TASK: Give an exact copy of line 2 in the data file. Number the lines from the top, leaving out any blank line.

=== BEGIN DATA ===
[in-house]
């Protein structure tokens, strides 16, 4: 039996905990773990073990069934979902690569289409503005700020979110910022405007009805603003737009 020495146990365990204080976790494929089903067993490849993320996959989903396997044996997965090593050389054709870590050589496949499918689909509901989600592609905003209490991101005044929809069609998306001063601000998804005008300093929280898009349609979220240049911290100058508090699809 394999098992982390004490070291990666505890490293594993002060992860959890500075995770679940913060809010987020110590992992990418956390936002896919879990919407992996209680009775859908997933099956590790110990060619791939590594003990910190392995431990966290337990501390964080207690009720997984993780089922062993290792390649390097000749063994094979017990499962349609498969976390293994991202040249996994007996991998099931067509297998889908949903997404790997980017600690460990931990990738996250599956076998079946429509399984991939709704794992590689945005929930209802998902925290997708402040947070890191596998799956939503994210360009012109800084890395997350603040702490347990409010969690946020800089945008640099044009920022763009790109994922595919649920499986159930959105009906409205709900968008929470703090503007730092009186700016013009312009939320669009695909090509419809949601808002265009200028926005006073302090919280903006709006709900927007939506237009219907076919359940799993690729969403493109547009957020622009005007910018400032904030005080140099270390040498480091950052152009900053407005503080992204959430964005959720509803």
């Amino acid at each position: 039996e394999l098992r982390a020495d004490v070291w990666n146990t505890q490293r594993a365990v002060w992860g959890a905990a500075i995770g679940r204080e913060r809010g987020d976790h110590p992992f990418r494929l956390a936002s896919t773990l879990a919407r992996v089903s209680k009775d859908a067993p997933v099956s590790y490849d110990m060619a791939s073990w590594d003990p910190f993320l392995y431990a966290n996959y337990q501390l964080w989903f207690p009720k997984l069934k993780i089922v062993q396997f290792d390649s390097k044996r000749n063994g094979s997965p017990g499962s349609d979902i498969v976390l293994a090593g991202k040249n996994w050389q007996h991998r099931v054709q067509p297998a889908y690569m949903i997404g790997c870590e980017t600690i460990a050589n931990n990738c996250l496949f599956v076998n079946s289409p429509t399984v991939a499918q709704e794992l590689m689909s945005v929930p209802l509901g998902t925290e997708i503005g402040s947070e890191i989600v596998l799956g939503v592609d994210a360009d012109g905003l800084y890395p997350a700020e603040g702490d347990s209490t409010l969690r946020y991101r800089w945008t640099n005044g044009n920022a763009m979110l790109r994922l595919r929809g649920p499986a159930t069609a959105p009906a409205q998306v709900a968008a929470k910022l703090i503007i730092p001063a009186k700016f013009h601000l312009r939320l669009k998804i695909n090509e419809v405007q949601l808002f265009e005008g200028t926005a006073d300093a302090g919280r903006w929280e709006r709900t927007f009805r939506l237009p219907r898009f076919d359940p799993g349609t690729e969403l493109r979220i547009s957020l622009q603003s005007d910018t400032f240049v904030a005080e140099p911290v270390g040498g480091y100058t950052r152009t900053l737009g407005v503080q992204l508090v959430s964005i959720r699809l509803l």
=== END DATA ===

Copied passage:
């Protein structure tokens, strides 16, 4: 039996905990773990073990069934979902690569289409503005700020979110910022405007009805603003737009 020495146990365990204080976790494929089903067993490849993320996959989903396997044996997965090593050389054709870590050589496949499918689909509901989600592609905003209490991101005044929809069609998306001063601000998804005008300093929280898009349609979220240049911290100058508090699809 394999098992982390004490070291990666505890490293594993002060992860959890500075995770679940913060809010987020110590992992990418956390936002896919879990919407992996209680009775859908997933099956590790110990060619791939590594003990910190392995431990966290337990501390964080207690009720997984993780089922062993290792390649390097000749063994094979017990499962349609498969976390293994991202040249996994007996991998099931067509297998889908949903997404790997980017600690460990931990990738996250599956076998079946429509399984991939709704794992590689945005929930209802998902925290997708402040947070890191596998799956939503994210360009012109800084890395997350603040702490347990409010969690946020800089945008640099044009920022763009790109994922595919649920499986159930959105009906409205709900968008929470703090503007730092009186700016013009312009939320669009695909090509419809949601808002265009200028926005006073302090919280903006709006709900927007939506237009219907076919359940799993690729969403493109547009957020622009005007910018400032904030005080140099270390040498480091950052152009900053407005503080992204959430964005959720509803």